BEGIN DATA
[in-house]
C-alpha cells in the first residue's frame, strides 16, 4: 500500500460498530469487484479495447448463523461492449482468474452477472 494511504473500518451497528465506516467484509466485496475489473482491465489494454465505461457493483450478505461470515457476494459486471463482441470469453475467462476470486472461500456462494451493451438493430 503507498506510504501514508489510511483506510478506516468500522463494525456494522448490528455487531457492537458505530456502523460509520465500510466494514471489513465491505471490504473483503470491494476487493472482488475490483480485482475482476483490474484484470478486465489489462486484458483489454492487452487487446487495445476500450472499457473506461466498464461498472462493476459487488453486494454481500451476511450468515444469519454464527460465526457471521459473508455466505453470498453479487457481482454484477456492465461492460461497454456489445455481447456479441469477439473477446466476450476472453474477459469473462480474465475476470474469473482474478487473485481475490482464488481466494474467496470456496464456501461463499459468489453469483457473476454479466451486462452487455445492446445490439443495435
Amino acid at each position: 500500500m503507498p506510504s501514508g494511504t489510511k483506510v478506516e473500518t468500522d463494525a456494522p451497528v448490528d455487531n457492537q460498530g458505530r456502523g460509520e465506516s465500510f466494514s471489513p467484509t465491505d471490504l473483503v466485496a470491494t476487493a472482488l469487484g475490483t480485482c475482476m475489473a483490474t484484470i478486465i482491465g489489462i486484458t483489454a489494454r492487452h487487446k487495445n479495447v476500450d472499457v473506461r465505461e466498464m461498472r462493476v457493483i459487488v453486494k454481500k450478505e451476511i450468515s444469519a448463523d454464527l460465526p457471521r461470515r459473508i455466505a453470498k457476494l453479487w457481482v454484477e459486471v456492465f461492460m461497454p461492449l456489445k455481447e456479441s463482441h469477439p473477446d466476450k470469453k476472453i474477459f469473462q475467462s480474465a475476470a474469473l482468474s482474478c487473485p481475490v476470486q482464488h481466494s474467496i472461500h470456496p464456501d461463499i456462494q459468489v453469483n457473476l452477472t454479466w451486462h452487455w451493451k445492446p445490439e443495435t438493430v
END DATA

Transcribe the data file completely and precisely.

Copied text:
[in-house]
C-alpha cells in the first residue's frame, strides 16, 4: 500500500460498530469487484479495447448463523461492449482468474452477472 494511504473500518451497528465506516467484509466485496475489473482491465489494454465505461457493483450478505461470515457476494459486471463482441470469453475467462476470486472461500456462494451493451438493430 503507498506510504501514508489510511483506510478506516468500522463494525456494522448490528455487531457492537458505530456502523460509520465500510466494514471489513465491505471490504473483503470491494476487493472482488475490483480485482475482476483490474484484470478486465489489462486484458483489454492487452487487446487495445476500450472499457473506461466498464461498472462493476459487488453486494454481500451476511450468515444469519454464527460465526457471521459473508455466505453470498453479487457481482454484477456492465461492460461497454456489445455481447456479441469477439473477446466476450476472453474477459469473462480474465475476470474469473482474478487473485481475490482464488481466494474467496470456496464456501461463499459468489453469483457473476454479466451486462452487455445492446445490439443495435
Amino acid at each position: 500500500m503507498p506510504s501514508g494511504t489510511k483506510v478506516e473500518t468500522d463494525a456494522p451497528v448490528d455487531n457492537q460498530g458505530r456502523g460509520e465506516s465500510f466494514s471489513p467484509t465491505d471490504l473483503v466485496a470491494t476487493a472482488l469487484g475490483t480485482c475482476m475489473a483490474t484484470i478486465i482491465g489489462i486484458t483489454a489494454r492487452h487487446k487495445n479495447v476500450d472499457v473506461r465505461e466498464m461498472r462493476v457493483i459487488v453486494k454481500k450478505e451476511i450468515s444469519a448463523d454464527l460465526p457471521r461470515r459473508i455466505a453470498k457476494l453479487w457481482v454484477e459486471v456492465f461492460m461497454p461492449l456489445k455481447e456479441s463482441h469477439p473477446d466476450k470469453k476472453i474477459f469473462q475467462s480474465a475476470a474469473l482468474s482474478c487473485p481475490v476470486q482464488h481466494s474467496i472461500h470456496p464456501d461463499i456462494q459468489v453469483n457473476l452477472t454479466w451486462h452487455w451493451k445492446p445490439e443495435t438493430v